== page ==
transforming our power sector renewables nuclear and carbon capture and storage
Transforming our power sector - renewables, nuclear and carbon capture and storage

Transforming our electricity sector

30% of electricity through renewables in 2020

Supporting 4 new CCS demonstrations

New nuclear power stations under way by 2018

Maintaining secure electricity supplies by creating a supportive climate for timely investment

why the electricity market needs reform the electricity market reform package
Why the electricity market needs reform – the Electricity Market Reform package

WHY?

HOW?

Long term contracts for low carbon generation

Weak carbon signals

Carbon price support

“Bias to gas”

Emissions performance standard

Security of supply

Scale of finance needed

Encourage construction of reserve power plants

energy efficiency
Energy efficiency

Range of existing Government schemes…

  • Existing programmes
  • Carbon Reduction Commitment (CRC)
  • Reducing Emissions from Public Sector
  • Carbon Emission Reduction Target (CERT)
  • Community Energy Saving Programme (CESP)
  • Warm Front
  • Decent Homes
  • Product standards
  • Building regulations
  • Low Carbon Community Challenge
  • Feed-in-Tariffs
  • Emerging programmes
  • Smart meters
  • Renewable Heat Incentive
  • Green Deal
  • Energy Company Obligation
the green deal
The Green Deal

Through our ‘Green Deal’, we will encourage home energy efficiency improvements paid for by savings from energy bills. We will also take measures to improve energy efficiency in businesses and public sector buildings. The Coalition: our programme for government (May 2010)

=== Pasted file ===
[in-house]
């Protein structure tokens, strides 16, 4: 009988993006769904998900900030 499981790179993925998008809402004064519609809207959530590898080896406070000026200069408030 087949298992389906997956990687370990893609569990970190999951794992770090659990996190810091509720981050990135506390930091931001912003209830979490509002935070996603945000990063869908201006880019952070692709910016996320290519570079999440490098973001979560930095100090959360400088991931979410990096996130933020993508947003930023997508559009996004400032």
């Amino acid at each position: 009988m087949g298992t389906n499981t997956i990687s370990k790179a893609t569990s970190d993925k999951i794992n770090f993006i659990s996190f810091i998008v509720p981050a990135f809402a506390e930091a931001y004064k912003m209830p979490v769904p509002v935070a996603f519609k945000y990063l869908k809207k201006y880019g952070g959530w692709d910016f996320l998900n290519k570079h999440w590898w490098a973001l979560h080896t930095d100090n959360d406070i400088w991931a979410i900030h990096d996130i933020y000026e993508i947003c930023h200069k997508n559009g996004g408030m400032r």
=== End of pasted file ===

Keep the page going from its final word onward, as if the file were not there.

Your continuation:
• ‘The Green Deal is a massive new business opportunity which has the potential to support up to a quarter of a million jobs as part of our third industrial revolution.’
  • Chris Huhne, Secretary of State for Energy and Climate Change (Sept. 2010)
slide12

Green Deal – some key points

How does it work?

  • The green deal customer journey
  • Commercial opportunity – no state funding, providers will go to commercial banks for funding
  • The customer doesn’t pay a penny up front – they pay back the costs through the savings on the energy bills
  • The legal charge is on the home, not the individual
  • Capped costs so payback is never greater than savings
  • Survey
  • Finance
  • Installation
  • Repayments and follow up
  • Marketing and co-ordination
slide13

1. Overview of UK Government policy and 2050 pathway

2. Transforming our power sector

3. Energy efficiency: the Green Deal

4. Green Investment Bank

5. Role of EU action

green investment bank what will it do
Green Investment Bank – what will it do?

Rationale

  • Complement other policy instruments: National Infrastructure Plan, changes to climate change levy, Green Deal, etc.
  • Intervene where financing is restricted or unavailable
  • Assume risks that the market will not but makes decisions on a commercial basis

It is expected that the focus will be on mobilising additional capital into a wide range of “green” infrastructure and deployment of late-stage technologies.

The bank is being created to mobilise additional private sector investment . It will initially be capitalised with £3bn of government funding and be allowed to borrow from 2015-16.

eu 2020 target will play a key role in transition to a european low carbon economy

Figure 2: New financial investment in

Figure 3: Green investment in stimulus

sustainable energy, 2009

packages

EU 2020 target will play a key role in transition to a European low carbon economy

An EU 30% emissions reduction target

Provide a higher carbon priceneeded to stimulate the necessary investment in green technologies and green jobs. Also give industry certainty about our low carbon future.